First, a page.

As I often quote, "We shape our buildings and then our buildings shape us..." said by no less than Winston Churchill. Nowhere is that more true than when it comes to the buildings erected for worship. We have reinvented the wheel not only in terms of brick and mortar but, in the process, transformed the ordinary shape and expectation of what happens on Sunday morning.
Some years ago when we were planning to build, our architects came to watch the worship, the use of the then current building, and to engage the desires and thoughts of the people. Our old A-frame space was the source of many complaints (some of them genuine in terms of the slanted walls that created a hazard for those trying to walk down a side aisle and some of them more shaped by feelings and the desire to see more than the backs of people's heads). What we ended up with is a cross shaped building, where the arms are all of somewhat equal length and width, but the seating is wider than it is deep. It is not fan shaped but can easily allow you to feel the same perception. Where once the assembled congregation was gathered in two banks of pews, separated by a center aisle, now the people are divided over six banks of pews and seats with three main aisles in addition to the side aisles on the far sides. We get to see more than the backs of people's heads but we are more spread out than ever before -- something that works against singing and against a central focus of attention on the center that is Christ in the Word and Sacrament.
There is good that has come from the free standing altar. People see in a way they never saw before the ceremonies and ritual that expresses what it is that we believe, confess, and teach. When folks watch the consecration, they see the Word attached to the element both with ears that hear Christ's Word and eyes that see the head of the presider bowed toward the bread and cup. When these are raised for the adoration of the faithful, it affirms in a ceremonial way the affirmation that Christ is present, in the bread and cup, as His Word promises and delivers. For some Lutherans this is shocking. When folks tend to think of Holy Communion more as a private moment with Jesus, the attention given to the elements which become what Christ says (His body and blood in and with the bread and wine) can be jarring in the way it challenges this self-centered spirituality focused more upon feelings than upon the concrete elements of the means of grace. This is but one example.
But there is also a bad thing that has come from the free standing altar and a versus populum orientation. That is the idea that we have to see what is going on to appreciate things and that the altar is not the central focus of the Liturgy but merely one point on a circle that encloses people, pulpit, font, and altar. It has helped us begin to see things skewed toward us and less toward God. There is the unspoken understanding that the leader, the celebrant, is focused on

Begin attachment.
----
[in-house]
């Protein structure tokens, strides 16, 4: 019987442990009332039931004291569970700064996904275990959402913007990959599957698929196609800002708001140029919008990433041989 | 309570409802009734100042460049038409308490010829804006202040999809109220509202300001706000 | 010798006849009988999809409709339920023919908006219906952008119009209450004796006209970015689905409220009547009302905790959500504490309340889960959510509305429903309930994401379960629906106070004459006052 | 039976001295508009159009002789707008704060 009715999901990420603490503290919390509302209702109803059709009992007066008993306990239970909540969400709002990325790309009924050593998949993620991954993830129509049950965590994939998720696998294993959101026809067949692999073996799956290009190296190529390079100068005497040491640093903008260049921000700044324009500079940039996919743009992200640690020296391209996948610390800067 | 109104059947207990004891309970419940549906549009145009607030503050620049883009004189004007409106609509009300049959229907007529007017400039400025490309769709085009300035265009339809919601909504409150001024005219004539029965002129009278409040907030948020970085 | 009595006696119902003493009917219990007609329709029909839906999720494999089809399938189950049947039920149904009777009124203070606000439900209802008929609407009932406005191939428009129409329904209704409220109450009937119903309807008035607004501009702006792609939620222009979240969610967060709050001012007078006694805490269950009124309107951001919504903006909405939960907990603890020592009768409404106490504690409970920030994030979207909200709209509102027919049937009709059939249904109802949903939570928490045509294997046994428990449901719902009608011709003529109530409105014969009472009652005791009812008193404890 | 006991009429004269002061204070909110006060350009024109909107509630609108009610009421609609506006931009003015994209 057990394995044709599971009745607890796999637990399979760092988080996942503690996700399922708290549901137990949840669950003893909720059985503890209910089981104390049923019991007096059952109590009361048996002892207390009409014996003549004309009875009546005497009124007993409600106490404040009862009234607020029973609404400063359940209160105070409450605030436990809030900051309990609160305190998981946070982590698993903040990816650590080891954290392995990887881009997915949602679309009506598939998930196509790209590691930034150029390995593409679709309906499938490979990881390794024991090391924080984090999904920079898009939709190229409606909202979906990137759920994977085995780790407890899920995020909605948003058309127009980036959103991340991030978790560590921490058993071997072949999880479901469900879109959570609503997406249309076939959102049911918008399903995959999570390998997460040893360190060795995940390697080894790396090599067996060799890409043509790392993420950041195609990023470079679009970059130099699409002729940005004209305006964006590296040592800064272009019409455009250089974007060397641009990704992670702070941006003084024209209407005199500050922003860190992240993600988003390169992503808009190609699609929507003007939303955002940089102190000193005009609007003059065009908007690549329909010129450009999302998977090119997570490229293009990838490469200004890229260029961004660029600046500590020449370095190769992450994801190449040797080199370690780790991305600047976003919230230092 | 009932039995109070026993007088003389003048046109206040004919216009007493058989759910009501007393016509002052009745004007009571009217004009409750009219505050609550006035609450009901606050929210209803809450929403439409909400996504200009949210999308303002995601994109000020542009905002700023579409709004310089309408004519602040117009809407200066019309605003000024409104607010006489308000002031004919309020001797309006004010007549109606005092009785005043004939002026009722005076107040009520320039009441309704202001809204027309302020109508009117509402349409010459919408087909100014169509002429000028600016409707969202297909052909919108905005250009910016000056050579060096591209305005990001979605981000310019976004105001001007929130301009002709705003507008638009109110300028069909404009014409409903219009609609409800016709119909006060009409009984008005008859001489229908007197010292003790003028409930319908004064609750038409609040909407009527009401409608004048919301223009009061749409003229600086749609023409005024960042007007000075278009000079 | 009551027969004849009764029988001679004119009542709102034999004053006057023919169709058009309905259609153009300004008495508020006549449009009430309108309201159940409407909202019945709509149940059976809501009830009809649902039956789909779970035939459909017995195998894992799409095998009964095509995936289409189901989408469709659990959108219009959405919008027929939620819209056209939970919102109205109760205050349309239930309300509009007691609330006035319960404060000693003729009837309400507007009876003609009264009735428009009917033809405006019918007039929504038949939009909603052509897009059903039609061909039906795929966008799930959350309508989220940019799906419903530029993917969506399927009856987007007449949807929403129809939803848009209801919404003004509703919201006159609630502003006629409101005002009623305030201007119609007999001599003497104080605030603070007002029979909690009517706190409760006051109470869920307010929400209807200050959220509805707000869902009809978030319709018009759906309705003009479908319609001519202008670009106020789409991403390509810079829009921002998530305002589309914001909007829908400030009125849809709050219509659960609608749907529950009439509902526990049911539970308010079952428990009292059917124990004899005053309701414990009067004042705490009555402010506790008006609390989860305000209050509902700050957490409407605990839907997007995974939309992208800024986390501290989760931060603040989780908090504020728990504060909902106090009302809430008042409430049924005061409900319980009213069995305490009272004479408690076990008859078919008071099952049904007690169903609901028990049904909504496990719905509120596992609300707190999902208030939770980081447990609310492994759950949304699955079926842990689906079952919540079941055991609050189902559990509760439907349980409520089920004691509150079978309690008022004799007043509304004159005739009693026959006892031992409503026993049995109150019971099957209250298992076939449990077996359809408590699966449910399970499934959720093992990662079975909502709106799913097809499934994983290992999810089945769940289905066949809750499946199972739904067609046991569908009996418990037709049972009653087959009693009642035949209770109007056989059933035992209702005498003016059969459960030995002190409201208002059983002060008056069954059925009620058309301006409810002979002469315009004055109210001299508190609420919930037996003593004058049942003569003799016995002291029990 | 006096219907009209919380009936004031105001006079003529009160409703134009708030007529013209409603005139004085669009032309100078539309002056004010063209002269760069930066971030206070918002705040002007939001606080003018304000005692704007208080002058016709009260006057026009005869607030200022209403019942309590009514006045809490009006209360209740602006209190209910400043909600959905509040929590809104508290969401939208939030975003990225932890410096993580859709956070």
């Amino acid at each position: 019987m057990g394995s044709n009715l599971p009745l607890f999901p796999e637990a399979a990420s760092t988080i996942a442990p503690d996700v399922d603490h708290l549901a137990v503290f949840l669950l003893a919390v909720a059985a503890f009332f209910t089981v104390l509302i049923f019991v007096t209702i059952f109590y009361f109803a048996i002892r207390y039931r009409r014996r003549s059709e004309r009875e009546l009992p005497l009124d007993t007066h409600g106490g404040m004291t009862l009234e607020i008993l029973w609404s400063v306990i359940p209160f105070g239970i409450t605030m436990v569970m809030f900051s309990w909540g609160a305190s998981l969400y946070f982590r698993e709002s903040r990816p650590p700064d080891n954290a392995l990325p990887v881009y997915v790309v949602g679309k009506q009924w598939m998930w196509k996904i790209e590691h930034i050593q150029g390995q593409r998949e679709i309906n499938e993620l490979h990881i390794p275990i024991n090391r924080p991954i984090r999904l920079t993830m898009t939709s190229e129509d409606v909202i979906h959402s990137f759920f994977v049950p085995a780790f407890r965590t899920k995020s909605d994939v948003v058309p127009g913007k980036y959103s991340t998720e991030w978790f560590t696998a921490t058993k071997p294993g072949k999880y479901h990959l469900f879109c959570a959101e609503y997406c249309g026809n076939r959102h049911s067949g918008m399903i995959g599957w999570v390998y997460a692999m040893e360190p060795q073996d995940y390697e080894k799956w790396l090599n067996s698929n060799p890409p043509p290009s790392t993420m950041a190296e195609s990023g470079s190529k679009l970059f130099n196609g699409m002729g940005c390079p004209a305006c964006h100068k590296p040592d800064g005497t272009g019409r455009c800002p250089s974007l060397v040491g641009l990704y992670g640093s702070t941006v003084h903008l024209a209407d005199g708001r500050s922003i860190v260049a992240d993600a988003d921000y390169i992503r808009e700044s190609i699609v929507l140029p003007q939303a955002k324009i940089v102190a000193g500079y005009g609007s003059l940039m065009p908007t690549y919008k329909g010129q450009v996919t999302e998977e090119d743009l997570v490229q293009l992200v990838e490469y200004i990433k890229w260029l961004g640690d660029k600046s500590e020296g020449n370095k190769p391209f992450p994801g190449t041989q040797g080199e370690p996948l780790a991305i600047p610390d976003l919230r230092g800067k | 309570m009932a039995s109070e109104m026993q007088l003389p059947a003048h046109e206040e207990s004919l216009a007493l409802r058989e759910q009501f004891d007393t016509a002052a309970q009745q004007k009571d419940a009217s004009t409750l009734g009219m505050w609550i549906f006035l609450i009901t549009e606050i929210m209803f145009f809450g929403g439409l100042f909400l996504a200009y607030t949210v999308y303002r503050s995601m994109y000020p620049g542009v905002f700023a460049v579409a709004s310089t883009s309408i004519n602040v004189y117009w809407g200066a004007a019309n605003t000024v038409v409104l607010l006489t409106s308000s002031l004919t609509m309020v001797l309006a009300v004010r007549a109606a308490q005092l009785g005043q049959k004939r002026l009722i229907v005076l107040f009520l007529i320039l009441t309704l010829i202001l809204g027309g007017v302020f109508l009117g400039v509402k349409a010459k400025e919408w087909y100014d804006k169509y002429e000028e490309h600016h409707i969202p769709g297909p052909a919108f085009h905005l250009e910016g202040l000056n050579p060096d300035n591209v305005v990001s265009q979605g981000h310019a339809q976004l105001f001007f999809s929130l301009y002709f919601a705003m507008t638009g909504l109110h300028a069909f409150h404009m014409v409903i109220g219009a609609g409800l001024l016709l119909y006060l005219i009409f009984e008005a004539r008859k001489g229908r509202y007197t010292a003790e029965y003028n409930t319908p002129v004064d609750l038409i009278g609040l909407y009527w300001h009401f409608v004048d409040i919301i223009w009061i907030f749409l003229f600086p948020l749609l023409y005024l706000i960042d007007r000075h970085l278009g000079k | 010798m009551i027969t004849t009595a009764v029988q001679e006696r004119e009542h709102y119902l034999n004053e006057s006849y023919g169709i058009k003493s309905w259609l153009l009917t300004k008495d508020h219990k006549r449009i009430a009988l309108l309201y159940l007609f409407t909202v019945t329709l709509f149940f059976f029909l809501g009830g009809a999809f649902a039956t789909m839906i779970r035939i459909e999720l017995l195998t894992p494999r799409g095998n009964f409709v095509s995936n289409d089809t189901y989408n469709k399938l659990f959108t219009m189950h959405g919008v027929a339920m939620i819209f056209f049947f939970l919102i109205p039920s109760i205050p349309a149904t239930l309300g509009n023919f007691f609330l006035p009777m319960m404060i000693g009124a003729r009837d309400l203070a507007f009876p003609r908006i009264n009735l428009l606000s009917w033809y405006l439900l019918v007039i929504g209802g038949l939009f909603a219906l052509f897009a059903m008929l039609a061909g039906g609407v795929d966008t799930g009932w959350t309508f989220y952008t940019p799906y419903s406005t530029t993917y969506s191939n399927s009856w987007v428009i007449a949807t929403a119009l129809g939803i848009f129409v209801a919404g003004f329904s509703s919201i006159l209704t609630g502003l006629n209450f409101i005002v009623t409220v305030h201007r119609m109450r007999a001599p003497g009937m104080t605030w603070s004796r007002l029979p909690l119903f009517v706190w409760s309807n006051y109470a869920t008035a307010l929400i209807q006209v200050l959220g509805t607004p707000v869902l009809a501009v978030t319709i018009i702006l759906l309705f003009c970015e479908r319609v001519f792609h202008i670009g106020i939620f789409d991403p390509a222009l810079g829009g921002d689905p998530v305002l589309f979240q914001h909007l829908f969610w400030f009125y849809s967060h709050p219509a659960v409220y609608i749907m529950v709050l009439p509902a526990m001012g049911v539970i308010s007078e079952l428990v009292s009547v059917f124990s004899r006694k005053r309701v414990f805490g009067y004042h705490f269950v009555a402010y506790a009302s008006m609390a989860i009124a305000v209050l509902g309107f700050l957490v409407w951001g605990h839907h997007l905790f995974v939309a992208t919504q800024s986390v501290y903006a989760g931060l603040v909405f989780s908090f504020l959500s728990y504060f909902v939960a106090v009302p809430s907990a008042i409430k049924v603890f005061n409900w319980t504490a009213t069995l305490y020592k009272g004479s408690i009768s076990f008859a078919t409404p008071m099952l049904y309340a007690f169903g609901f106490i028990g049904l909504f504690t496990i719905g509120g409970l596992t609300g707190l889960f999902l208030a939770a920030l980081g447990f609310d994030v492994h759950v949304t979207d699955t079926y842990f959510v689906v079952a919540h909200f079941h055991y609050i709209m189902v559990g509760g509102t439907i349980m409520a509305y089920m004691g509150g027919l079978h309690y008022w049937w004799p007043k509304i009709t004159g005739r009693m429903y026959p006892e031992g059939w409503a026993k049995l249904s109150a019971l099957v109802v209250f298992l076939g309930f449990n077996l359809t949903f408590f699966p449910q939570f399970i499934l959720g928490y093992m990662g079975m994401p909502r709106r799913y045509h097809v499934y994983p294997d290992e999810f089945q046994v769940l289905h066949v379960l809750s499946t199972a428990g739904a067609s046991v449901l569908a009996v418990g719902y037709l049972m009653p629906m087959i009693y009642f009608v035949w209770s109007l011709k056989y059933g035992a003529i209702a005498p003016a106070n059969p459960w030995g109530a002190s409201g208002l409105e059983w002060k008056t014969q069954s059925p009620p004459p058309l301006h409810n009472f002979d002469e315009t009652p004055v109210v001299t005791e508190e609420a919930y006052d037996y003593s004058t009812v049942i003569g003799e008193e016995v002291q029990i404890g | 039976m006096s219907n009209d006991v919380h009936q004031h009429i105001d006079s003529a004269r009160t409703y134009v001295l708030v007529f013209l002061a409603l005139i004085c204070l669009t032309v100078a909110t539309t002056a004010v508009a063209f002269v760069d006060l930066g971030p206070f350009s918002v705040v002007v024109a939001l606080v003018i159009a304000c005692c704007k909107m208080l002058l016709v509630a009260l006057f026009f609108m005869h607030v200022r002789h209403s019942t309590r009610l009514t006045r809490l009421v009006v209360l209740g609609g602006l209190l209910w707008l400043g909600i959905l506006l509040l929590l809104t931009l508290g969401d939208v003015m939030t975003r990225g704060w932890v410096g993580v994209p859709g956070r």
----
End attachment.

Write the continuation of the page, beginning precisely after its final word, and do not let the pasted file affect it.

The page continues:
us, rather than upon God. How easy it is for us then to believe that his job, his role, is to please and enrich us, rather than
point us to God, to what the Lord is doing among us, and call on us to follow Him. Liturgical leadership often finds it hard not to abdicate to the personal preferences of people, as if the function of worship itself is to please and affirm us where we are, rather than gift us with the grace to go where Christ has led.
When we built our new building in 2000, we moved from an ad orientem posture to versus populum and it has not been without its struggles. Some folks have been surprised and a few shocked by seeing what happens at the altar, the church usages, ceremonies, and rituals which are thoroughly ancient, catholic, and Lutheran. It is as if being confronted with this each week has put some in the uncomfortable position of being forced to be more Lutheran than they are comfortable being. It has also led some to the conclusion that these things are adiaphora and therefore simply expressions of my own personal preference instead of that which is consistent with what we confess as Lutherans in our Concordia. Yet I think overall this has been positive. Those who come on Sunday mornings experience an orientation, liturgy, and ceremonial which is Christ directed and means of grace focused. It is most decidedly NOT in keeping with the evangelical presence all around us and goes well beyond the minimalism that many Lutherans were at ease with prior to the work of liturgical renewal in the 1950s-1970s.
Yet the struggle remains. The hardest work of the liturgy is to get our attention off ourselves. The advent of the smart phone has only made this even more difficult. We are so inwardly focused by our technology that we think it perfectly okay to have a running commentary of what is going on and whether or not we like it (either by speaking to family or neighbor in the pews or texting those not present). Architecture cannot solve this problem but the modern shapes of churches have certainly come down clearly on the side of worship which is me-focused. The shape of good architecture and the shape of the liturgy should not be at odds in their work to get us to turn away from ourselves but sometimes that is exactly what happens when we have shaped our buildings in one way and now find them shaping us.